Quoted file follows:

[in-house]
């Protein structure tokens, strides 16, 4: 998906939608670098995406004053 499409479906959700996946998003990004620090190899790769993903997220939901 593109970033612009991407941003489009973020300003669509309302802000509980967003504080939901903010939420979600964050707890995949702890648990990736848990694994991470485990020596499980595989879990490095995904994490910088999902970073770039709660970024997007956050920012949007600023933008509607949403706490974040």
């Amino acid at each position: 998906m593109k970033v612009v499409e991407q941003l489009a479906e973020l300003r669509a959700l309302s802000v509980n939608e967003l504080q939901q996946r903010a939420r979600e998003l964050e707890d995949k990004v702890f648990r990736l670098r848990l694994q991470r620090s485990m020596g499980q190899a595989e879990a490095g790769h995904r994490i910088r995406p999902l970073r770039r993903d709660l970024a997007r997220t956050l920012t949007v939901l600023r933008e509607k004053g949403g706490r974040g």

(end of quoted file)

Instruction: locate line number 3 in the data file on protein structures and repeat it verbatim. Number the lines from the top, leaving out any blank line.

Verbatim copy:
């Amino acid at each position: 998906m593109k970033v612009v499409e991407q941003l489009a479906e973020l300003r669509a959700l309302s802000v509980n939608e967003l504080q939901q996946r903010a939420r979600e998003l964050e707890d995949k990004v702890f648990r990736l670098r848990l694994q991470r620090s485990m020596g499980q190899a595989e879990a490095g790769h995904r994490i910088r995406p999902l970073r770039r993903d709660l970024a997007r997220t956050l920012t949007v939901l600023r933008e509607k004053g949403g706490r974040g």